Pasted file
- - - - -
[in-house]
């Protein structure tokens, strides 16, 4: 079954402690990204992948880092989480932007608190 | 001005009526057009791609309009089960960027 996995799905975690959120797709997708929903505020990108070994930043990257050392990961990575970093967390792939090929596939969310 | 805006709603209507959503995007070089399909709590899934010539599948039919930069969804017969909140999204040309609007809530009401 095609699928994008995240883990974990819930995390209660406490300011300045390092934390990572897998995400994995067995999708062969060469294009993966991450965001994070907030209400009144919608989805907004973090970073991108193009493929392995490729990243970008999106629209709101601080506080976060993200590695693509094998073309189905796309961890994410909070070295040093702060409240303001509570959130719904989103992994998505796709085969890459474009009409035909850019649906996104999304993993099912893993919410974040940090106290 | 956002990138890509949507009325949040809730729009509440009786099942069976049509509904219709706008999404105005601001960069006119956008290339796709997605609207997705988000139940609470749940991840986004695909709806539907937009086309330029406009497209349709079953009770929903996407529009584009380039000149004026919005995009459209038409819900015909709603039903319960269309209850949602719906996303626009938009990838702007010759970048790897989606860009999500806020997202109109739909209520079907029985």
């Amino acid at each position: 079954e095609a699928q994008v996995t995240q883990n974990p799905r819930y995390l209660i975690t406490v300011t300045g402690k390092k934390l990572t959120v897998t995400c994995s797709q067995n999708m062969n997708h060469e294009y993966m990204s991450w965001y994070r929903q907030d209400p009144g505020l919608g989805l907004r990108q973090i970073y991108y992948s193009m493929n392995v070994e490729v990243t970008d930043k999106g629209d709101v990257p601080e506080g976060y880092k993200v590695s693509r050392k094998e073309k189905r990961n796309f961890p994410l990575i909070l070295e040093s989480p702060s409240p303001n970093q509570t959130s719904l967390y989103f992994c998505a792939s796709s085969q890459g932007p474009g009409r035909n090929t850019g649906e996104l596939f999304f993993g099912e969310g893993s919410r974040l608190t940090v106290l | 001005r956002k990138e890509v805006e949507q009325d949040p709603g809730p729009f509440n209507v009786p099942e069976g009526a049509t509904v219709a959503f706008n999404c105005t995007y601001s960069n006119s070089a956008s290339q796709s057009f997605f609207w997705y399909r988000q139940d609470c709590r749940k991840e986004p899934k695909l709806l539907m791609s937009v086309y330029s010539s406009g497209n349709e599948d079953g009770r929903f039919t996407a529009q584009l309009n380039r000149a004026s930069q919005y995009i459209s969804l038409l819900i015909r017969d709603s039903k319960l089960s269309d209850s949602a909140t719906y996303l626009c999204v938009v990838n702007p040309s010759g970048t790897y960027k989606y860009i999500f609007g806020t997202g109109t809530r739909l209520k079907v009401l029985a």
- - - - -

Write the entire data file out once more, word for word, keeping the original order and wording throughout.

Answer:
[in-house]
């Protein structure tokens, strides 16, 4: 079954402690990204992948880092989480932007608190 | 001005009526057009791609309009089960960027 996995799905975690959120797709997708929903505020990108070994930043990257050392990961990575970093967390792939090929596939969310 | 805006709603209507959503995007070089399909709590899934010539599948039919930069969804017969909140999204040309609007809530009401 095609699928994008995240883990974990819930995390209660406490300011300045390092934390990572897998995400994995067995999708062969060469294009993966991450965001994070907030209400009144919608989805907004973090970073991108193009493929392995490729990243970008999106629209709101601080506080976060993200590695693509094998073309189905796309961890994410909070070295040093702060409240303001509570959130719904989103992994998505796709085969890459474009009409035909850019649906996104999304993993099912893993919410974040940090106290 | 956002990138890509949507009325949040809730729009509440009786099942069976049509509904219709706008999404105005601001960069006119956008290339796709997605609207997705988000139940609470749940991840986004695909709806539907937009086309330029406009497209349709079953009770929903996407529009584009380039000149004026919005995009459209038409819900015909709603039903319960269309209850949602719906996303626009938009990838702007010759970048790897989606860009999500806020997202109109739909209520079907029985």
């Amino acid at each position: 079954e095609a699928q994008v996995t995240q883990n974990p799905r819930y995390l209660i975690t406490v300011t300045g402690k390092k934390l990572t959120v897998t995400c994995s797709q067995n999708m062969n997708h060469e294009y993966m990204s991450w965001y994070r929903q907030d209400p009144g505020l919608g989805l907004r990108q973090i970073y991108y992948s193009m493929n392995v070994e490729v990243t970008d930043k999106g629209d709101v990257p601080e506080g976060y880092k993200v590695s693509r050392k094998e073309k189905r990961n796309f961890p994410l990575i909070l070295e040093s989480p702060s409240p303001n970093q509570t959130s719904l967390y989103f992994c998505a792939s796709s085969q890459g932007p474009g009409r035909n090929t850019g649906e996104l596939f999304f993993g099912e969310g893993s919410r974040l608190t940090v106290l | 001005r956002k990138e890509v805006e949507q009325d949040p709603g809730p729009f509440n209507v009786p099942e069976g009526a049509t509904v219709a959503f706008n999404c105005t995007y601001s960069n006119s070089a956008s290339q796709s057009f997605f609207w997705y399909r988000q139940d609470c709590r749940k991840e986004p899934k695909l709806l539907m791609s937009v086309y330029s010539s406009g497209n349709e599948d079953g009770r929903f039919t996407a529009q584009l309009n380039r000149a004026s930069q919005y995009i459209s969804l038409l819900i015909r017969d709603s039903k319960l089960s269309d209850s949602a909140t719906y996303l626009c999204v938009v990838n702007p040309s010759g970048t790897y960027k989606y860009i999500f609007g806020t997202g109109t809530r739909l209520k079907v009401l029985a």